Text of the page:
Opened in 2018, the Tauris Cave in Crimea became famous thanks to the richest fauna of the vertebrates of the early Pleistocene – and to this day it brings interesting finds.
To the fossil species already identified from the cave – the giant ostrich pachistrutio, the southern elephant, rhinos, antelopes, bulls, deer, arvernozeros, horses, giant camel, saber-toothed cats, short-faced giant hyena, hares, porcupine and others – was added.
The investigated fragment of the facial part of the skull, stored in the Paleontological Institute. A. A. Borisyak of the Russian Academy of Sciences, restored from six large and several small fragments. Cranial and dental signs make it possible to identify this sample as Ursus etruscus. Strongly worn molars indicate a significant individual age of the studied individual.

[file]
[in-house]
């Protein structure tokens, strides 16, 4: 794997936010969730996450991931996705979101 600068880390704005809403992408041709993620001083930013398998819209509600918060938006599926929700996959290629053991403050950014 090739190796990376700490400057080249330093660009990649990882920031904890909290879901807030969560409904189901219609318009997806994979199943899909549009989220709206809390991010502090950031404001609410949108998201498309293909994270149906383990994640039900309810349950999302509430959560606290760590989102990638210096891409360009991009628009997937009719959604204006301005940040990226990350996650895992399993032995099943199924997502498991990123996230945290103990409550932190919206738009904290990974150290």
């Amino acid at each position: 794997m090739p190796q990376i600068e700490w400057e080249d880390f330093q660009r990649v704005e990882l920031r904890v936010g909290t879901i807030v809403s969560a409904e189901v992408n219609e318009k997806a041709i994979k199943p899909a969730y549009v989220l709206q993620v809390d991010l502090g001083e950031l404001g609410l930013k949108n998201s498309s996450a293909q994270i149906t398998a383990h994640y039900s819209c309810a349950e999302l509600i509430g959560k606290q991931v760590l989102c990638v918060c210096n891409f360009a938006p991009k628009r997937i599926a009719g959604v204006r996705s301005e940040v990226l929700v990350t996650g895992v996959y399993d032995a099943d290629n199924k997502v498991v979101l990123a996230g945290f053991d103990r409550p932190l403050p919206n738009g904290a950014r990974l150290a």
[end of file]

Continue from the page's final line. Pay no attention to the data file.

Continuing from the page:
The Etruscan bear in the early Pleistocene lived in the southern regions of Europe and central Asia, it is known from the locations of Italy (including Tuscany – ancient Etruria, from which the name of the bear came), Spain, France, Germany, the Netherlands, Romania, Greece, Ukraine, Georgia, Azerbaijan, Tajikistan, China, as well as from Israel and Morocco. The omnivorous nature of the diet and the overall size of the Etruscan bear is closest to the medium-sized modern brown bears.
The kinship of the Etruscan bear with later species is not entirely clear. It is assumed that it is at the base of a group including brown and cave bears.
This find is the first evidence of the Etruscan bear inhabiting the territory of Crimea and supplements the idea of the species distribution in the early Pleistocene of Eastern Europe.